WMBF Investigates the cost of keeping up with changing academic - WMBFNews.com, Myrtle Beach/Florence SC, Weather

WMBF Investigates the cost of keeping up with changing academic standards

HORRY COUNTY, SC (WMBF) - Learning to become a teacher is far from over when a college grad walks across the stage. In fact, the Horry County School District utilized nearly $4 million this past school year to make sure teachers were on top of their game. But with South Carolina students falling behind the rest of the nation, is it money well spent?

About a half-dozen teachers sit around a table at Burgess Elementary School for the weekly teacher review session. Every school district in the county holds similar sessions. It's where teachers discuss what's working, what's not, track progress in the classroom, and find out changes that are coming their way. The sessions are imperative, so teachers can clock the state-mandated 120 hours of ongoing education, but also because it enables teachers to learn new curriculum and then teach it.

“I teach very differently now than I did two years ago, much less 20 years ago,” said Marti Hancock, an instructional coach at Burgess Elementary, who has over 30 years of experience in various roles in the district.

Hancock's duties are just one way the district keeps teachers on track, but it's not enough.

WMBF News obtained an eight-page spreadsheet that outlines dozens of consultants that are hired in addition to instructional coaches, to take teachers to the next level. The spreadsheet shows how much they are paid, who paid for them, and what services they provided.

Nearly $4 million in state, federal and local money is used to hire consultants. Some of the findings show that in 2015, the consultants were used for all kinds of training; they trained teachers on student assessments, implementation of science standards and new ways to do math, just to name a few.

The spreadsheet shows local money was used to pay for a little less than $700,000 for outside consultants for the 2014-2015 school year. The state contributed around $200,000, and the federal government pitched in $2.8 million for consultants to train teachers.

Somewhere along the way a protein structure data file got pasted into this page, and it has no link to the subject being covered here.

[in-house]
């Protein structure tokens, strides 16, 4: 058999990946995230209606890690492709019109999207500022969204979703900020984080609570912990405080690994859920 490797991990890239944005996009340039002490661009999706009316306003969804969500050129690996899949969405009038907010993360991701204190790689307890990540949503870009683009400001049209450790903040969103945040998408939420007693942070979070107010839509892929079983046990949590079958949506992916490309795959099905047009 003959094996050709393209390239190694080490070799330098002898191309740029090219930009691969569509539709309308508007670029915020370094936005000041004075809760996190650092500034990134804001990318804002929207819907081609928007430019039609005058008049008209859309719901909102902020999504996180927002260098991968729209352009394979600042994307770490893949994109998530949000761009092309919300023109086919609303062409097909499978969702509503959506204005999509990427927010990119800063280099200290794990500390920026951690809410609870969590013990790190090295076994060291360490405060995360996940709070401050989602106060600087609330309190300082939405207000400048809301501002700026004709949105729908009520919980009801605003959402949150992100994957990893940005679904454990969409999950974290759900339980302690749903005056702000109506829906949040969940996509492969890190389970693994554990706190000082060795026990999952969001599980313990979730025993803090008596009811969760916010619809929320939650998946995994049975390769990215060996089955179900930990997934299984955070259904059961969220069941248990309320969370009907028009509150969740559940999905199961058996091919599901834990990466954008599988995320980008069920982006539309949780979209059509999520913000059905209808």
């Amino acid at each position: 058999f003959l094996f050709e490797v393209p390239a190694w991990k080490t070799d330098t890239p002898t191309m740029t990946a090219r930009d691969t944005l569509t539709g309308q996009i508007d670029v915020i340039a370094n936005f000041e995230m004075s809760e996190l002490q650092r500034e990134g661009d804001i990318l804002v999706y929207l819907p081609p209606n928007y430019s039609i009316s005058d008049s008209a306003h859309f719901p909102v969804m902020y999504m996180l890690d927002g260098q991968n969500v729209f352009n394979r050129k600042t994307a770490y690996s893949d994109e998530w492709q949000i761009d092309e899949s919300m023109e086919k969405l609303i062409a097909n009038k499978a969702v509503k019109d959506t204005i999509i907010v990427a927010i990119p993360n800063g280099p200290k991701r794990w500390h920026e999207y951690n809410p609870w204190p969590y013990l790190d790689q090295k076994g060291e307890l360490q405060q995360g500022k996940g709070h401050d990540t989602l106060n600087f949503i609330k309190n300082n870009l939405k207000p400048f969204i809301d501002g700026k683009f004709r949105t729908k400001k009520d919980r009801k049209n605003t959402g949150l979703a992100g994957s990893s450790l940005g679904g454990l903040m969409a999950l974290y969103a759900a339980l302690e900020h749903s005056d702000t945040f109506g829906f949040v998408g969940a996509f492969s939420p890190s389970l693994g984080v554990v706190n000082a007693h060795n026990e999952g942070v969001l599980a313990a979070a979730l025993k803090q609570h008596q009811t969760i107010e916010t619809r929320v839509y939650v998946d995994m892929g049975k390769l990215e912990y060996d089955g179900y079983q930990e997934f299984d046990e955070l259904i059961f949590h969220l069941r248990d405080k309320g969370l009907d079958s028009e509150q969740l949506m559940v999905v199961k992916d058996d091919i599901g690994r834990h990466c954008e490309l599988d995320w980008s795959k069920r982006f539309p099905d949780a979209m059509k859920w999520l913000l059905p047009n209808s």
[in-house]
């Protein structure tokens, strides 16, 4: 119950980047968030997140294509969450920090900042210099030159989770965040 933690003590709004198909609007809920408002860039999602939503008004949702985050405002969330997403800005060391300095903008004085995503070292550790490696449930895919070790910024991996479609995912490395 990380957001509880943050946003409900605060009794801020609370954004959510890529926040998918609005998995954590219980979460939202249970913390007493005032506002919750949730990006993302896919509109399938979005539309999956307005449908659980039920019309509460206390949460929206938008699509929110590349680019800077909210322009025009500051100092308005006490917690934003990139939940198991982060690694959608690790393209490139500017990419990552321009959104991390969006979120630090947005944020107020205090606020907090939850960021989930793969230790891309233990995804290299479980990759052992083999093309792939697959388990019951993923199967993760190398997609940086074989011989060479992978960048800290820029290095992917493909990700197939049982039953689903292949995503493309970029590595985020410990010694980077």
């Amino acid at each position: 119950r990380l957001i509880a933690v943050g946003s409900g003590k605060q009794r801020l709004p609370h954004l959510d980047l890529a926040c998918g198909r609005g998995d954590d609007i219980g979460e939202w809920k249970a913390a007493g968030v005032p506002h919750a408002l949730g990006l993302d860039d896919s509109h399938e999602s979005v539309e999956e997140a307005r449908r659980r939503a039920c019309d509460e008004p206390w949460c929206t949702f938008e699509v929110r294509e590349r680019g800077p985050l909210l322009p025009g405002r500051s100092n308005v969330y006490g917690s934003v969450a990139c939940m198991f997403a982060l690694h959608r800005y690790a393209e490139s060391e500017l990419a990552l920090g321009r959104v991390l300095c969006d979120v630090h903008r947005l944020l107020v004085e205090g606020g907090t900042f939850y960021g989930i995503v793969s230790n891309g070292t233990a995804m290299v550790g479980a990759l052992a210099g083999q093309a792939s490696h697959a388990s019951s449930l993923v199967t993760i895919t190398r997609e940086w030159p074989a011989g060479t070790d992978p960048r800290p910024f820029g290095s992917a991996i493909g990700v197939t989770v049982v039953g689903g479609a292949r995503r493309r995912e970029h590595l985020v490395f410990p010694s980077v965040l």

“The thing about consultants is they have the privilege of having a single vision,” said Angela Rush, the director of professional development. “I don't have that privilege; a reading consultant has the privilege of only researching and learning about reading, our math consultants have their privilege and so they bring their expertise to me.”

Rush says professional development is critical. “All our research shows that one of the biggest resources for ensuring student achievement is by providing high-quality effective professional development in an ongoing manner,” she said.

But research shows South Carolina is falling behind, according to the state Department of Education.

Thirty-three percent of fourth graders in the nation are reading below level, while 40 percent of South Carolina fourth graders are reading below level.

The Horry County school District does has the privilege of being on the higher end of state statistics.

DIG DEEPER: View the report cards for your child's district and school from the SC Dept. of Education

Burgess Elementary boasts nearly 60 percent of its kids falling in the exemplary category for reading, and more than half are exemplary in math.

The district as a whole has a good rating with a 98 percent graduation rate, as opposed to the state stats.

But being at the high-end academically in a state that's falling behind means teachers have to keep pushing harder.

“I think teachers feel a huge responsibility to the little people that sit in front of them every day,” said Hancock.

It's a responsibility that often begins with legislation. Every time you look up, South Carolina state standards seem to be changing. Common Core, for example, was adopted by South Carolina in 2010, but on May 30, 2014 Governor Nikki Haley signed a bill to replace both math and English standards by the 2015-16 school year. That means new ways to learn with new standardized tests are likely coming this fall, and for teachers, that means new things they have to learn first.

“I think when you are hired into Horry County you know the expectation is to continue to grow and achieve in whatever role you are in,” said Samantha Coy, the principal at Burgess Elementary.

The bottom line is successful students start with teachers who are prepared and are constantly taking on new initiatives. Because learning really is a life long journey

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